1) first and foremost, make sure it's auction
2) once you go superflex, you never go back
3) minimum 12 teams x 25 roster spots

Add in that you need to go IDP with the same number of starting spots as the offensive starting spots.  Once you go full IDP you never go back.

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1 minute ago, Gally said:

Add in that you need to go IDP with the same number of starting spots as the offensive starting spots.  Once you go full IDP you never go back.

You're probably right, but I just don't have time to double the player pool I need to analyize. 

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I completely agree with the concept that draft picks are much more valuable as trade assets than they are as actual picks.  Draft picks are a crap shoot.  For every stud that does what they should there are 3 or 4 sure things that flame out and have no value.   Don't get me wrong that there are exceptions but by in large I have had much better success in acquiring commodities that I have seen at the NFL level perform for future draft picks. 

 

I am not sure how the OP was able to acquire the players he did for the trades he listed.  I understand there is some hindsight in looking back but the studs he got were never going as cheap in my leagues as he was able to obtain them.  Trading is very league/owner dependent.  There are far too many owners that don't trust their player evaluations to pull triggers on star players because they think they are missing something.   Trading has been very difficult in most of my leagues.  Dynasty owners tend to have a more personal connection with the players they have invested in and 95% of the time believe they are worth much more than what they are realistically worth.  This makes buying low on an underperforming player sometimes very difficult.  The other owner has too much investment and since they invested in the first place they many times believe the turn around is coming so they want full market value as if they are hitting their potential.  The most trading luck I have had has been trading future picks for veterans or players I have identified as potential jumpers in value that haven't done anything yet.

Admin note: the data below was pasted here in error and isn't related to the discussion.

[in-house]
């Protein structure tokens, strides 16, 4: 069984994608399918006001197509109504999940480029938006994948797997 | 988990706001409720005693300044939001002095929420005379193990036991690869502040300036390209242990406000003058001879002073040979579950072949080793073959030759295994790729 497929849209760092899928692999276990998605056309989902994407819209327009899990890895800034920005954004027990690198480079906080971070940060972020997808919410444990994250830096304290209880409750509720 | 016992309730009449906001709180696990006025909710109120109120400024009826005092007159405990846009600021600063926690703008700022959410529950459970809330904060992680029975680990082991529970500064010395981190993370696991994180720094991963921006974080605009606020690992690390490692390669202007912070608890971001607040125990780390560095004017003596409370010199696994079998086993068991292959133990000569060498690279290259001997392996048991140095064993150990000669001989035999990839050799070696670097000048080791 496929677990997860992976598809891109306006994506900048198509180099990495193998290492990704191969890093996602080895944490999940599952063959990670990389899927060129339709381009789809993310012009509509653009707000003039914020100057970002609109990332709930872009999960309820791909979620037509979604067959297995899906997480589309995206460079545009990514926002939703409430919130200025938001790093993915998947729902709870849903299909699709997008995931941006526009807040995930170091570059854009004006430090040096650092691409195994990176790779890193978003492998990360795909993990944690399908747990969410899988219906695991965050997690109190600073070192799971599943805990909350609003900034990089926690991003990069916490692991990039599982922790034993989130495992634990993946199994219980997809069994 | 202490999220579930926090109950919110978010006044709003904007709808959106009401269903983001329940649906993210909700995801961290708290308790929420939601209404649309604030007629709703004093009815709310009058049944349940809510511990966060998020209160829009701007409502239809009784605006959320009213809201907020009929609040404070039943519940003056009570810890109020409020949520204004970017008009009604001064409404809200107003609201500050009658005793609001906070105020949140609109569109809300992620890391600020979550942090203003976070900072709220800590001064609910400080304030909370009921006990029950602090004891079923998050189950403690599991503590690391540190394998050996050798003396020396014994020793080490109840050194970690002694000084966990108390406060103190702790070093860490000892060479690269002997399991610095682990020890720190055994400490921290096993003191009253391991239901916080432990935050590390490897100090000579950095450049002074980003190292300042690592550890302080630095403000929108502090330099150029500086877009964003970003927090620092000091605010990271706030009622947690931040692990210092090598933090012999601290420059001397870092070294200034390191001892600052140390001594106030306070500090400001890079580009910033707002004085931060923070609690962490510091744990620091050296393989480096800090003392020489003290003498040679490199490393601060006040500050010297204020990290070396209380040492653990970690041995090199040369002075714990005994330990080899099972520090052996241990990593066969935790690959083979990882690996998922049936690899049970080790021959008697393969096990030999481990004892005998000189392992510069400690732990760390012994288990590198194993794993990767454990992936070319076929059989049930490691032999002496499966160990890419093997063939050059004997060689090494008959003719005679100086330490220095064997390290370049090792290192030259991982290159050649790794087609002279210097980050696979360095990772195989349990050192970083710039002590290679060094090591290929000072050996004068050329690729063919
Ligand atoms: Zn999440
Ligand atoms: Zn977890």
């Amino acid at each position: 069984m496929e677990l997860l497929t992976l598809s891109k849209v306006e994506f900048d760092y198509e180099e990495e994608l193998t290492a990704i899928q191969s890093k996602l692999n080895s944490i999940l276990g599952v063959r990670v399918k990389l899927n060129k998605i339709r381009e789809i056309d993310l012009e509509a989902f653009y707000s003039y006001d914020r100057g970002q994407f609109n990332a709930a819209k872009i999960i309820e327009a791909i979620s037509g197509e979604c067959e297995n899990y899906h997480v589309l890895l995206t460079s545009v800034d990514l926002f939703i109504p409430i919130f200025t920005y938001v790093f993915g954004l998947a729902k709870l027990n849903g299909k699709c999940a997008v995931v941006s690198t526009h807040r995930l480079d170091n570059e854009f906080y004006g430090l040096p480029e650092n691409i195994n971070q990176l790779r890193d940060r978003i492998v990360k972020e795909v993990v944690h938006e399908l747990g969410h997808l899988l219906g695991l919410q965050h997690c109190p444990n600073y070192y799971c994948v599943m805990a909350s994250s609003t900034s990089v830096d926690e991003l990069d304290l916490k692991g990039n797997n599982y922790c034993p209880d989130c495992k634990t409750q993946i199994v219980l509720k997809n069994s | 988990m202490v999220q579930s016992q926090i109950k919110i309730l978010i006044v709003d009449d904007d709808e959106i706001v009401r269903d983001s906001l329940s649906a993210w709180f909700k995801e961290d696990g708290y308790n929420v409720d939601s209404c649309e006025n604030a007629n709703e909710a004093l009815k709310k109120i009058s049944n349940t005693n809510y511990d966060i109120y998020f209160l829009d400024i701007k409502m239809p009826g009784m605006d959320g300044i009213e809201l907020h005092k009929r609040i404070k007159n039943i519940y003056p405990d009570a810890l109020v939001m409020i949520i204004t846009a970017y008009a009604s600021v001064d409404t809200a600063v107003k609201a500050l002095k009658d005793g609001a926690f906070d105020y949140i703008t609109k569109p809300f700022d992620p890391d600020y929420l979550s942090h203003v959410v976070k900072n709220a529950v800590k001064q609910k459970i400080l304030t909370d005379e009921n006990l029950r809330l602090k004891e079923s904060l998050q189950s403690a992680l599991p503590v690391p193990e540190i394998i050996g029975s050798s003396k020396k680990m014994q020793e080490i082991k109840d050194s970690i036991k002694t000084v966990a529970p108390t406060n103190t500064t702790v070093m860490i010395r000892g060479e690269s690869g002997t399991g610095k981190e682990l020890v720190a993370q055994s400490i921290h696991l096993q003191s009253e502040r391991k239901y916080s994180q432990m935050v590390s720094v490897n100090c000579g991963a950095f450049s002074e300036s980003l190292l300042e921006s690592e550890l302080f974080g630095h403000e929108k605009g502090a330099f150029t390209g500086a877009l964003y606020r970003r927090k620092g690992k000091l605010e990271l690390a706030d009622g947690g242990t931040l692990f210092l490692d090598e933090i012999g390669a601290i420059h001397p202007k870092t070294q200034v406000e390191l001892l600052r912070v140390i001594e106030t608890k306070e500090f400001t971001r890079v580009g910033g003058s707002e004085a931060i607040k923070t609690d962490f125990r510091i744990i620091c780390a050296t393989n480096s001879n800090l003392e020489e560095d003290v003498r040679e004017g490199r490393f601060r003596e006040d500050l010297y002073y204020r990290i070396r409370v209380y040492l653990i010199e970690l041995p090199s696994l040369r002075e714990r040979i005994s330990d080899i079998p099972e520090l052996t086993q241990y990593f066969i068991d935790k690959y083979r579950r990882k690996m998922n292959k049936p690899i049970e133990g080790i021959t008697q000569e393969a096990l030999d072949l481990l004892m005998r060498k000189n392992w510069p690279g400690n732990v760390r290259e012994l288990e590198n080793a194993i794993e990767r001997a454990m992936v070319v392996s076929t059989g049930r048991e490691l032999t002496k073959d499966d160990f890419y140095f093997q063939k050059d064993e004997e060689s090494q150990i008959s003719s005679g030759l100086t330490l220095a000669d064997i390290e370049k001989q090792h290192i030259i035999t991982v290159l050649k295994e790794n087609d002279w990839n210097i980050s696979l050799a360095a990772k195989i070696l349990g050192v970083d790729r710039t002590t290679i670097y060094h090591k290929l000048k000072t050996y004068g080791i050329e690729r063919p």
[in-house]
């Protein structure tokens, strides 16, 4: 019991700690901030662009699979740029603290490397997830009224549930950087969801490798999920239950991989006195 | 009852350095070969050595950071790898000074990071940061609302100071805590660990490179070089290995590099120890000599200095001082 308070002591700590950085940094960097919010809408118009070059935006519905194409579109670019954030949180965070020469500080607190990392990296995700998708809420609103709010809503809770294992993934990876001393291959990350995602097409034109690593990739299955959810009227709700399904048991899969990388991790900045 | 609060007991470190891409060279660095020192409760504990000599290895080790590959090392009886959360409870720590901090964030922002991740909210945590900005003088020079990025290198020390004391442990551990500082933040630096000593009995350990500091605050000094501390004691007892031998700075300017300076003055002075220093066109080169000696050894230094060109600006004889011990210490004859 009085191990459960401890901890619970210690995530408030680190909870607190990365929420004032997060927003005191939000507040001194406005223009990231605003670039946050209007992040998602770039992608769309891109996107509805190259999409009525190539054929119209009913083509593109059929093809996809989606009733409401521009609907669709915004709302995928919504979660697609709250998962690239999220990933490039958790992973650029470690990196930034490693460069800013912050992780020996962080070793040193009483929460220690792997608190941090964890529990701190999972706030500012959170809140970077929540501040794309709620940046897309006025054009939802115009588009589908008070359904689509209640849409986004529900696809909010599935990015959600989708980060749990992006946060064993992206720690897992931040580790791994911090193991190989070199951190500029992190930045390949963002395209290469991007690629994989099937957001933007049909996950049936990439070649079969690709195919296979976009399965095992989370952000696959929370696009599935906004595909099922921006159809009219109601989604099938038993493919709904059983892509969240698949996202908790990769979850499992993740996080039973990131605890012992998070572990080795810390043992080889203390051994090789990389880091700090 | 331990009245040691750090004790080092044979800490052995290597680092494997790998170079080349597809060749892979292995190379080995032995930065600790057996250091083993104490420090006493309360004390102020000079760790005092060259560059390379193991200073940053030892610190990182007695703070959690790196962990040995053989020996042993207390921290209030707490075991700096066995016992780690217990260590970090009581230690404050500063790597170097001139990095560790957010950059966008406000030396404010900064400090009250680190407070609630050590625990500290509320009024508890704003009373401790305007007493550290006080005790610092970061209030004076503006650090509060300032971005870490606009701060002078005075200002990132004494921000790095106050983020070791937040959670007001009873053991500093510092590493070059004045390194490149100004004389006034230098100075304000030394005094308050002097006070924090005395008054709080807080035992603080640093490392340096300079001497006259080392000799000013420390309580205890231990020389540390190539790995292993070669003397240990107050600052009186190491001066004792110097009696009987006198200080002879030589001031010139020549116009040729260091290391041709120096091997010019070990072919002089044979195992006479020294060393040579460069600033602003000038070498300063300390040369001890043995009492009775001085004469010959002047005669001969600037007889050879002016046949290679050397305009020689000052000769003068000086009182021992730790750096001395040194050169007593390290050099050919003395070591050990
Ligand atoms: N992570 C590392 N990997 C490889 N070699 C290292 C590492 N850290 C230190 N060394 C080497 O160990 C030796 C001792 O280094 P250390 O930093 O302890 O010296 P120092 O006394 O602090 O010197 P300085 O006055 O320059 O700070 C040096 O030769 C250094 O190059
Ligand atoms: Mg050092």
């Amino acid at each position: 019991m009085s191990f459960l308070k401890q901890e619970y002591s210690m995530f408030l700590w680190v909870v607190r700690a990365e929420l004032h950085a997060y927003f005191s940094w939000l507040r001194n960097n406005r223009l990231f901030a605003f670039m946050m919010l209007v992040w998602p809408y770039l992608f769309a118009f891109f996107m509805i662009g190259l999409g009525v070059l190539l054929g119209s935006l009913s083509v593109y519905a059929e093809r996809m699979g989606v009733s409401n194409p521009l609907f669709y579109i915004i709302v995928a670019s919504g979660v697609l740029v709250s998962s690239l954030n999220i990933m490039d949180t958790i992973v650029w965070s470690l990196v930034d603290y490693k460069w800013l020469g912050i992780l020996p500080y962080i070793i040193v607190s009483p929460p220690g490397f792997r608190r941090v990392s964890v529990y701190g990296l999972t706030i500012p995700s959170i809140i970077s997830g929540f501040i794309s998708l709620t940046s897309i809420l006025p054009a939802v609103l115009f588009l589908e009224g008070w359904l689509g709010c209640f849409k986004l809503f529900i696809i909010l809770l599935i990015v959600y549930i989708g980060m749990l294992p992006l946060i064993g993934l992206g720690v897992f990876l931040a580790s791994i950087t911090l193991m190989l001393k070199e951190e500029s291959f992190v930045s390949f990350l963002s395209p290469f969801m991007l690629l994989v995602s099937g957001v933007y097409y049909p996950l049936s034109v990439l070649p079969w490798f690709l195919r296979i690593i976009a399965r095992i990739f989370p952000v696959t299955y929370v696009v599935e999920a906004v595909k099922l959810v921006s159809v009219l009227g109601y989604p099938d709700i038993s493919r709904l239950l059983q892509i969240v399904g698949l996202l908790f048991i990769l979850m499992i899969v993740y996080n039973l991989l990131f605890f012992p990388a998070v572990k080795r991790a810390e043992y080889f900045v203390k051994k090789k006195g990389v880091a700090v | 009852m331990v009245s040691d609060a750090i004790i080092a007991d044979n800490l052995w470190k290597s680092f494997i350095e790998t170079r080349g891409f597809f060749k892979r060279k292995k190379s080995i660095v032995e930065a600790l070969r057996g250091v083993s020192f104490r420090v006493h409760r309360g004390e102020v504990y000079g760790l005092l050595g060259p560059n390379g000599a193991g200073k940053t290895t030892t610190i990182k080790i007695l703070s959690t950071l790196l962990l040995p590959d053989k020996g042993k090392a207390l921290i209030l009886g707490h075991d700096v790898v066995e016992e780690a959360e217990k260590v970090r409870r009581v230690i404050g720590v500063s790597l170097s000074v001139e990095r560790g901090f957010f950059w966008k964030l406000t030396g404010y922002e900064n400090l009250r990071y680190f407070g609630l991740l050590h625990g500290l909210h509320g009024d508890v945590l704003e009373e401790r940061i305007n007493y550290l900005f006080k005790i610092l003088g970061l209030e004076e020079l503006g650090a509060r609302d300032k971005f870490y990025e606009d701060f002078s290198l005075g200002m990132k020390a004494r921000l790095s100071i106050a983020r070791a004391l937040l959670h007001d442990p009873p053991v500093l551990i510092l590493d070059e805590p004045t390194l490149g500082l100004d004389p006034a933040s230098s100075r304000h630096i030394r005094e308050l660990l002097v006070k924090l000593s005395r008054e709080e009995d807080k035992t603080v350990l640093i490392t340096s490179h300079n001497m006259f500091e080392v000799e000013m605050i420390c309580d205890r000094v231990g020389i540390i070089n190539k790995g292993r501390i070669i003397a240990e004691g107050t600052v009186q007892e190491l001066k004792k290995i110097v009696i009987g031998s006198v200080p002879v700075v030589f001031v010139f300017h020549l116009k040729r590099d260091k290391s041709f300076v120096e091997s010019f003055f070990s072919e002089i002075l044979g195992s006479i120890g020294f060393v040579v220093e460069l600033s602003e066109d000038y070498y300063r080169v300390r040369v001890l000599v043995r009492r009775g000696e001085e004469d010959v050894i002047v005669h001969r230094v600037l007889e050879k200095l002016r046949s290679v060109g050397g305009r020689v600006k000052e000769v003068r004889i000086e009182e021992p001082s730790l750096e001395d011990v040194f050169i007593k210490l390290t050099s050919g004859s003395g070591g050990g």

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When it comes to dynasty I have a two things that I always employ, and I think have been the biggest key to my success.  

 

Always tank year 1.  I personally think this is one of the biggest advantages you can get.  Where I differ is how I go about it.  I am not taking all fliers on young players or rookies.  Best example I can give is in one league two years ago I drafted a team with guys like Kamara, K. Allen, Tyreek Hill, etc., so hardly a team devoid of talent.  My only QB drafted was Mahomes, and I didn’t draft a starting caliber TE.  I acquired multiple future 1sts as well.  By essentially taking a 0 at QB and TE every week my otherwise talented team finished with the worst record in the league.  Drafted Barkley at 1.01, Mahomes takes over as starter, moved draft picks for veteran talent and in the course of one year I dominated the league and cruised to a championship year 2.  Some may view this as shady but it is within the rules and I am starting my best lineup every week.  

 

Acquire future 1st rounders, but rarely make the picks. Rookie 1st rounders are the greatest appreciating asset in dynasty football.  As the OP mentioned, there is no better trade to make in dynasty than a late 1st rounder for a future 1st (preferably from a bad team).  Last year I was able to move the 1.11 (Christian Kirk) for a future 1st that now ended up the 1.02.  I’ll either trade down and acquire more picks or move that to upgrade with a veteran.  I’ll draft a Zeke or Barkley type if available but all other picks will be moved for veterans or future picks.

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31 minutes ago, Raback said:

When it comes to dynasty I have a two things that I always employ, and I think have been the biggest key to my success.  

 

Always tank year 1.  I personally think this is one of the biggest advantages you can get.  Where I differ is how I go about it.  I am not taking all fliers on young players or rookies.  Best example I can give is in one league two years ago I drafted a team with guys like Kamara, K. Allen, Tyreek Hill, etc., so hardly a team devoid of talent.  My only QB drafted was Mahomes, and I didn’t draft a starting caliber TE.  I acquired multiple future 1sts as well.  By essentially taking a 0 at QB and TE every week my otherwise talented team finished with the worst record in the league.  Drafted Barkley at 1.01, Mahomes takes over as starter, moved draft picks for veteran talent and in the course of one year I dominated the league and cruised to a championship year 2.  Some may view this as shady but it is within the rules and I am starting my best lineup every week.  

 

Acquire future 1st rounders, but rarely make the picks. Rookie 1st rounders are the greatest appreciating asset in dynasty football.  As the OP mentioned, there is no better trade to make in dynasty than a late 1st rounder for a future 1st (preferably from a bad team).  Last year I was able to move the 1.11 (Christian Kirk) for a future 1st that now ended up the 1.02.  I’ll either trade down and acquire more picks or move that to upgrade with a veteran.  I’ll draft a Zeke or Barkley type if available but all other picks will be moved for veterans or future picks.